Twin sportscar-sized satellites to chase water changes on Earth

By AFP
Published: May 22, 2018
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The SpaceX Falcon 9 rocket is seen with the NASA/German Research Centre for Geosciences GRACE Follow-On spacecraft  and onboard, Monday, May 21, 2018, at Space Launch Complex 4E at Vandenberg Air Force Base in California.  The mission will measure changes in how mass is redistributed within and among Earth's atmosphere, oceans, land and ice sheets, as well as within Earth itself. GRACE-FO is sharing its ride to orbit with five Iridium NEXT communications satellites as part of a commercial rideshare agreement. PHOTO: AFP

The SpaceX Falcon 9 rocket is seen with the NASA/German Research Centre for Geosciences GRACE Follow-On spacecraft and onboard, Monday, May 21, 2018, at Space Launch Complex 4E at Vandenberg Air Force Base in California. The mission will measure changes in how mass is redistributed within and among Earth's atmosphere, oceans, land and ice sheets, as well as within Earth itself. GRACE-FO is sharing its ride to orbit with five Iridium NEXT communications satellites as part of a commercial rideshare agreement. PHOTO: AFP

A pair of identical, sportscar-sized satellites are poised to zoom around the Earth and track changes in water and ice, offering new insights into global warming and sea level rise, NASA said Monday.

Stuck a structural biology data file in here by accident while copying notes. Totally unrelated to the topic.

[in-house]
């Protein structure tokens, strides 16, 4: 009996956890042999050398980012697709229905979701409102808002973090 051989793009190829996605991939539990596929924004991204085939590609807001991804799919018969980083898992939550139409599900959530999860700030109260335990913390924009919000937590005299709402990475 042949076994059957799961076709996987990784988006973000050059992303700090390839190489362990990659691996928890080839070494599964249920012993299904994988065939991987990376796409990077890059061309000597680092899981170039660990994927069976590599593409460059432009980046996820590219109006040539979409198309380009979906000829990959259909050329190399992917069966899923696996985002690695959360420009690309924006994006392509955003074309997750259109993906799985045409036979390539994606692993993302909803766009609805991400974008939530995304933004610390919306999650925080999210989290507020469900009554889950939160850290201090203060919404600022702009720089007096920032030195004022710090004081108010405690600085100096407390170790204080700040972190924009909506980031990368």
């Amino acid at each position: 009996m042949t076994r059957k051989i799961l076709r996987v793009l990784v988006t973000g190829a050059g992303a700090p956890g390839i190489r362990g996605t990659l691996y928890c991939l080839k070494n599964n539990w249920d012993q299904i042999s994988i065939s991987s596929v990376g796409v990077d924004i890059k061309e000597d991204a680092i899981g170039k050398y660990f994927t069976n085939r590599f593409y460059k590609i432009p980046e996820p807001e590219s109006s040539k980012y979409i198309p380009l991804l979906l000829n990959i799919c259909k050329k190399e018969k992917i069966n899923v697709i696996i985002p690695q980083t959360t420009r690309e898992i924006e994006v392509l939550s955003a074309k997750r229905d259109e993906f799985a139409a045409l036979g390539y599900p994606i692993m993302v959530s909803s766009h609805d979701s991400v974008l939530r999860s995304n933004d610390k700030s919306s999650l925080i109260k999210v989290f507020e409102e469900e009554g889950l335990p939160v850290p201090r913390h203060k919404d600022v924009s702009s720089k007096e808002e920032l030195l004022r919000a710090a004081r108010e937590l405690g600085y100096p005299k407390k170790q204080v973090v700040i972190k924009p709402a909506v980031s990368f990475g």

Groundwater, oceans, lakes, rivers and ice sheets will be monitored by the Gravity Recovery and Climate Experiment Follow-On (GRACE-FO), a joint mission between the US space agency and German Research Centre for Geosciences (GFZ).

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The satellites are scheduled to blast off from Vandenberg Air Force Base in California on Tuesday at 12:47 pm Pacific time (1947 GMT).

A SpaceX Falcon 9 rocket will propel the satellites to an orbit about 310 miles (500 kilometers) above the Earth.

The pair will fly 137 miles (220 kilometers) apart, or about the distance from Los Angeles to San Diego.

NASA has spent $430 million on the mission, and Germany has spent about $91 million.

The new pair of satellites will pick up where the first GRACE mission left off, having completed its 15-year mission in 2017.

The first GRACE mission gave scientists a trove of data about the ever-dwindling ice mass in Antarctica and Greenland, and contributed data for thousands of scientific papers, NASA said.

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“Water is critical to every aspect of life on Earth – for health, for agriculture, for maintaining our way of living,” said Michael Watkins, GRACE-FO science lead and director of NASA’s Jet Propulsion Laboratory in Pasadena, California.

“You can’t manage it well until you can measure it. GRACE-FO provides a unique way to measure water in many of its phases, allowing us to manage water resources more effectively.”

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